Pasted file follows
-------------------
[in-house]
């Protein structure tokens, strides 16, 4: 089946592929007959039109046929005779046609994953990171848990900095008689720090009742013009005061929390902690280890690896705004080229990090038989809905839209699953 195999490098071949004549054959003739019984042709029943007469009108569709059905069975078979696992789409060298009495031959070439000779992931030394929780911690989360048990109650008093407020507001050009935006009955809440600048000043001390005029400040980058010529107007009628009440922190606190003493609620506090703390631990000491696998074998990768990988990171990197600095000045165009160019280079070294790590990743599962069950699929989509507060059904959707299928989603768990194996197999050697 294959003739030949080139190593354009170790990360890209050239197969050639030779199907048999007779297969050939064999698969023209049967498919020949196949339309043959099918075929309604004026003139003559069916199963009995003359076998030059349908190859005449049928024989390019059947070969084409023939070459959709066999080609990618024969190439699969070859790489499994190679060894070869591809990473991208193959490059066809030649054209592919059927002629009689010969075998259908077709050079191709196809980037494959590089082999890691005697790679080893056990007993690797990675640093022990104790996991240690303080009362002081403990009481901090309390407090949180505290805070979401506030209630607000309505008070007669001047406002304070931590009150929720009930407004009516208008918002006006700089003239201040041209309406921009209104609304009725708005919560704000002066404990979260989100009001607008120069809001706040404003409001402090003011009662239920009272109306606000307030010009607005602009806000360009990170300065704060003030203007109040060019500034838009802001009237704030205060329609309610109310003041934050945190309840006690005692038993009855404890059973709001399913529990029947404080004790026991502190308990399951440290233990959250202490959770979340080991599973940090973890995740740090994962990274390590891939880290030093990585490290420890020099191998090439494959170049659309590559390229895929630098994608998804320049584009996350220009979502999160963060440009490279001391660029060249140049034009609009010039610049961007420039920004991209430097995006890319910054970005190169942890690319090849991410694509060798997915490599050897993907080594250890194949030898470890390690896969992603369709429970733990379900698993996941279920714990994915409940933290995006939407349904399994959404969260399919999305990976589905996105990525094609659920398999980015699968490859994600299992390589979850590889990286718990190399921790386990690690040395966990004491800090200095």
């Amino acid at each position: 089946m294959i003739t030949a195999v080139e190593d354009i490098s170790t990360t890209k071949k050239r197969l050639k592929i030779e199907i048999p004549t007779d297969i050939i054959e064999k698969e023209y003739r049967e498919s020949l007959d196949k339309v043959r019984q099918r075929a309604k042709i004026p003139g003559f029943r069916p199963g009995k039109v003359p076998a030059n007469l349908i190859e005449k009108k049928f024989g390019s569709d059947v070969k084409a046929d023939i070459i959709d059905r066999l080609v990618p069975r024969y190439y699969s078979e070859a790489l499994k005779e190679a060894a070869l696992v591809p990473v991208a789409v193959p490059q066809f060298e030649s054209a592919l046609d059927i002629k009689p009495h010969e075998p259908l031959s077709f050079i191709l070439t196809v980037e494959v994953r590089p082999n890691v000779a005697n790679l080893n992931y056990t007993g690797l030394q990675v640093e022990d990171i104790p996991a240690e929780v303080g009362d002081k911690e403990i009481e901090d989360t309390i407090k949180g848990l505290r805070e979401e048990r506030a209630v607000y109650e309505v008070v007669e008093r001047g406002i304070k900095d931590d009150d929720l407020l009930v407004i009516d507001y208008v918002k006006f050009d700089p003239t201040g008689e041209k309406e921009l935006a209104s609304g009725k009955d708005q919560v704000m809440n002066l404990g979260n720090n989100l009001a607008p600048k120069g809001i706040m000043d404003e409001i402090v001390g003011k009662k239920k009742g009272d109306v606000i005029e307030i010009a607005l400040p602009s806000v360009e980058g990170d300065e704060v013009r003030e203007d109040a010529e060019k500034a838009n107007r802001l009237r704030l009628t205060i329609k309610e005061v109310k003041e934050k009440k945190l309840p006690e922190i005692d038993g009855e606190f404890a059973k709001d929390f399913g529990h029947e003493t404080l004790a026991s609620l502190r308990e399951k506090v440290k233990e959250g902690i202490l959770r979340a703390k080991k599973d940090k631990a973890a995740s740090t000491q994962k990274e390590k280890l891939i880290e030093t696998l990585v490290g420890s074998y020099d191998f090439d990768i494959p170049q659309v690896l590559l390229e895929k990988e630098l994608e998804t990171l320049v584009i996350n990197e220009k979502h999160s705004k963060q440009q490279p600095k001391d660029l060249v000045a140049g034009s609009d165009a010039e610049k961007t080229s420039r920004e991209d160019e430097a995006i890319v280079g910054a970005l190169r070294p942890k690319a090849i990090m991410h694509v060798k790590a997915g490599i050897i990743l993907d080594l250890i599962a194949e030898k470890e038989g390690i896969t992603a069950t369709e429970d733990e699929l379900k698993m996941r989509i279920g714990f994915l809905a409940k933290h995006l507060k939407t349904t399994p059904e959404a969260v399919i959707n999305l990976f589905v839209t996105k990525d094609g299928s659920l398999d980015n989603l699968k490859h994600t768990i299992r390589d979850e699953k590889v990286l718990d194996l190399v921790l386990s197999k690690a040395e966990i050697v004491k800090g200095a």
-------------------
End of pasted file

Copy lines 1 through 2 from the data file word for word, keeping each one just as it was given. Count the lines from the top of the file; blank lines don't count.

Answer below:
[in-house]
């Protein structure tokens, strides 16, 4: 089946592929007959039109046929005779046609994953990171848990900095008689720090009742013009005061929390902690280890690896705004080229990090038989809905839209699953 195999490098071949004549054959003739019984042709029943007469009108569709059905069975078979696992789409060298009495031959070439000779992931030394929780911690989360048990109650008093407020507001050009935006009955809440600048000043001390005029400040980058010529107007009628009440922190606190003493609620506090703390631990000491696998074998990768990988990171990197600095000045165009160019280079070294790590990743599962069950699929989509507060059904959707299928989603768990194996197999050697 294959003739030949080139190593354009170790990360890209050239197969050639030779199907048999007779297969050939064999698969023209049967498919020949196949339309043959099918075929309604004026003139003559069916199963009995003359076998030059349908190859005449049928024989390019059947070969084409023939070459959709066999080609990618024969190439699969070859790489499994190679060894070869591809990473991208193959490059066809030649054209592919059927002629009689010969075998259908077709050079191709196809980037494959590089082999890691005697790679080893056990007993690797990675640093022990104790996991240690303080009362002081403990009481901090309390407090949180505290805070979401506030209630607000309505008070007669001047406002304070931590009150929720009930407004009516208008918002006006700089003239201040041209309406921009209104609304009725708005919560704000002066404990979260989100009001607008120069809001706040404003409001402090003011009662239920009272109306606000307030010009607005602009806000360009990170300065704060003030203007109040060019500034838009802001009237704030205060329609309610109310003041934050945190309840006690005692038993009855404890059973709001399913529990029947404080004790026991502190308990399951440290233990959250202490959770979340080991599973940090973890995740740090994962990274390590891939880290030093990585490290420890020099191998090439494959170049659309590559390229895929630098994608998804320049584009996350220009979502999160963060440009490279001391660029060249140049034009609009010039610049961007420039920004991209430097995006890319910054970005190169942890690319090849991410694509060798997915490599050897993907080594250890194949030898470890390690896969992603369709429970733990379900698993996941279920714990994915409940933290995006939407349904399994959404969260399919999305990976589905996105990525094609659920398999980015699968490859994600299992390589979850590889990286718990190399921790386990690690040395966990004491800090200095």